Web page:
Thursday, August 28, 2008

"Back to School" Impact

Is it possible for Back to School to be green?

If you're a traditional schooler, I just don't know. Really. Here are a few ways that public/private schooling affect the environment:

1. Driving. Whether bussed or driven by mom, millions of children have to go to and from somewhere every weekday.

2. Waste. Because of the nature of serving large numbers of people, most schools use disposable products. Disposable dinnerware, papers used on only one side, paper towels. A cafeteria garbage can is full of perfectly eatable, untouched food. And wrappers; moms who send lunches have the food wrapped in plastic because we all know kids can't seem to fit the gladware back in their lunchboxes.

3. Chemicals. Again, this is caused by the nature of serving large numbers of people. You need bad-#%$ cleaners to make those bathrooms usable, and lots of them. Lawns get sprayed with toxic chemicals for weeds and bugs; plastic, paint, and other fumes float through the air.

4. Paper. Teachers are not amused when you hand in an assignment written on the back of another assignment.

5. Clothing, and keeping up with the Jennifers. When my stepkidlets were in school, they needed a constant influx of stuff. Not just clothes, although clothes were definitely part of it. Sunglasses, specific brands of backpacks, uni-ball pens because they just feel nicer, accessories. Shopping at a thrift store was an appalling idea; they wouldn't even go inside. This is not only ghastly expensive, it also creates waste as perfectly good items were discarded to make room for the latest thing. Luckily, I saved a lot of it and it is now used by my homeschooled junior high schooler and my husband. My 13 year old has been dressed for two years from one teenager's senior year wardrobe... dressed well, and I still have a few huge boxes of other stuff for when this round gets stained, torn, or otherwise ruined.

That's one kid, one year. And I have personally seen kids brutally teased for not having this stuff, so I wasn't willing to put my darlings in that sitch.

Anyway, let's compare this to a homeschooler.

1. Driving. Yes, we do some driving on Mondays, Wednesdays, and Fridays. I combine lessons with errands and one of these days Mrs. March and I are going to work out a carpooling plan. I'd say I drive around half as much as I did when I had kids in school, and it still feels like a lot.

2. Waste. Very un-encouraged. In fact, it's one of the only ways to get mom to blow her top. Creative leftover use is encouraged, and if you are getting a cup of water, put that glass where you can find it the next time you're thirsty. Disposable? Are you kidding me? I budget about five bucks a month on paper products, and that needs to include toilet paper for a family of eight.

We don't throw away food, we eat food. And it's real, recognizable agricultural products that are usually less than a week and a few miles removed from their origin. No canned stuff and what-is-in-the-chicken-nugget-cuz-you-know-chicken-isn't-spongy-like-that.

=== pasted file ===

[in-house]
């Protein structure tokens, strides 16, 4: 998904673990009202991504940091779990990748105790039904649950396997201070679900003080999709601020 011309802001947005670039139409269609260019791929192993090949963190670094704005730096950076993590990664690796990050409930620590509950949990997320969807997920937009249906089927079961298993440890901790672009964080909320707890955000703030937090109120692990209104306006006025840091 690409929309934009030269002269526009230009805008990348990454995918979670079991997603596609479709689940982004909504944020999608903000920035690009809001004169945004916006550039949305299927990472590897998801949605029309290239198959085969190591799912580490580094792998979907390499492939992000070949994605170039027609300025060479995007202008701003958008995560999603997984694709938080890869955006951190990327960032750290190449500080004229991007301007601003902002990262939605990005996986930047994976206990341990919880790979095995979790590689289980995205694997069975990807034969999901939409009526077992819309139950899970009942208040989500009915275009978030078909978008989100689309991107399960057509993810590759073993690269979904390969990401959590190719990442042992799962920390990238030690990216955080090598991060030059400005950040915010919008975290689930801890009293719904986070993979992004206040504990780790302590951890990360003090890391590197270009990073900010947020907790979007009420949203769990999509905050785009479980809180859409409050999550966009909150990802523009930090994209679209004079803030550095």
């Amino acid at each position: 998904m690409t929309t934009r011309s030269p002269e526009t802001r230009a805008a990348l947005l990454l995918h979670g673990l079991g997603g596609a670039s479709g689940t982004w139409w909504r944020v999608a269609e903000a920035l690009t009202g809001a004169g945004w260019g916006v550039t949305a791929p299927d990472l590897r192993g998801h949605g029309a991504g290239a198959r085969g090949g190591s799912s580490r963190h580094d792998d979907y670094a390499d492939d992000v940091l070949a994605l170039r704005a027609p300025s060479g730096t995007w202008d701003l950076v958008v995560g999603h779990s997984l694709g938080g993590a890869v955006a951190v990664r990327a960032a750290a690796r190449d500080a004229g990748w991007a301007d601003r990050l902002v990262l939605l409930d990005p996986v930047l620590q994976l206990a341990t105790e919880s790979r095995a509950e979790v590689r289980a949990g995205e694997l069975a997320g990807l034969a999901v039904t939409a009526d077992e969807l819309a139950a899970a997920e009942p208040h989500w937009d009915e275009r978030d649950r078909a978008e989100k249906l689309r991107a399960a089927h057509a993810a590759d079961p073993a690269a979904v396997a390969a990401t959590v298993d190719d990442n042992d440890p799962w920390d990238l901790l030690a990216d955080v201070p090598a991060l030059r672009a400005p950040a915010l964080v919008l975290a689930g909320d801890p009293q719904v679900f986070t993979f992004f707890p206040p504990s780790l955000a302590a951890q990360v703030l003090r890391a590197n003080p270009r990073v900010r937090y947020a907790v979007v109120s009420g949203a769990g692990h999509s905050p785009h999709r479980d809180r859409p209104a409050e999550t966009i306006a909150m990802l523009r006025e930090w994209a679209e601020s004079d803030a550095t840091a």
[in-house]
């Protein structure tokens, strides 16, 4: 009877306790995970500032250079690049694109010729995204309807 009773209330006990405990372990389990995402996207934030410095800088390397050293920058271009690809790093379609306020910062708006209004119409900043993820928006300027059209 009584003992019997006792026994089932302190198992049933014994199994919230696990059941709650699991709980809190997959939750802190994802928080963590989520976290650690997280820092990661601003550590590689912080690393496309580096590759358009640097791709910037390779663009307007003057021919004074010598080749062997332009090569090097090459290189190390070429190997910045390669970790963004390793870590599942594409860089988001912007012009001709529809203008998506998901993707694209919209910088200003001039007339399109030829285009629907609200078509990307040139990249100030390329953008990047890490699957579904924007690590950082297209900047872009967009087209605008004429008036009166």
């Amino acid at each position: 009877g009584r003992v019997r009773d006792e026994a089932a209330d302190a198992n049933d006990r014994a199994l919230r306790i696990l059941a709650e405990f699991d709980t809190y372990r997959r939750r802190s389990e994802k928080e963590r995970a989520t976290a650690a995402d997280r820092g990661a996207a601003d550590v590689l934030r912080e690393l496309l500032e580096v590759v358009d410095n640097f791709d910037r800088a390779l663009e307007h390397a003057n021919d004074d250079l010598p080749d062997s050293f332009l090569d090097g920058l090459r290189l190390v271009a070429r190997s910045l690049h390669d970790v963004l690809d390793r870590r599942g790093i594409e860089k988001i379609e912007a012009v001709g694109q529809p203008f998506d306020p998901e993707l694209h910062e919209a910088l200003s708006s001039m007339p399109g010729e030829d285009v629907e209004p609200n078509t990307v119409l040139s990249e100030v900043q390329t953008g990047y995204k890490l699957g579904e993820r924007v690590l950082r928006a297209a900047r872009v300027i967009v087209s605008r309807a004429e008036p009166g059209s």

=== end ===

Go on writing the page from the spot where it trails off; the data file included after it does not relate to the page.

3. Chemicals? I clean with vinegar, sometimes diluted bleach. My husband has our lawn sprayed, though, and I get so mad about it but he's the manager of the company that does it so I can't cancel behind his back. I can live with crab grass; he thinks it reflects badly on our family and his job. Other toxins are just not here, partly because we gravitate toward used stuff that has already released its icky chemicals, and partly because I won't buy anything with a chemical I can't pronounce. Heavy duty cleaners just aren't necessary in the average household.

4. Paper. We mainly use the backsides of memos from my husbands job.

5. Clothing. Handed down, freecycled, bought on sale or used, and assigned to the Marshall family's complicated hierarchy of clothing. At the top is church clothing, which is fancy and usually matches the siblings' outfits. Then there are 'town clothes' which we wear out in public, to doctor's appointments, to lessons and co-ops. If they become less-than-perfect, they are re-assigned to everyday clothing. Last are the mud clothes: stained, mended, barely covering our backsides... these are not just for mud, but for painting and other super messy tasks. They are practically disposable.

The hand-me-down hierarchy is just as complicated. Church clothes and town clothes are handed down, everyday clothes go to the garage sale or freecycled, and mud clothes become rags and quilts.

As for 'stuff', I am against it and don't buy it. My kids have no one to impress. The other homeschoolers are just as cheap as I am, and they won't care if my daughter has a brand new Hannah Montana folder or an old file folder with a scribbled out label. They get 'stuff' as presents and from Freecycle, but I refuse to put a line in my budget for it.

Whether you are a public schooler, private schooler, or homeschooler, there are ways to make your stay on our little planet just a little less wasteful. What are you doing for our Earth?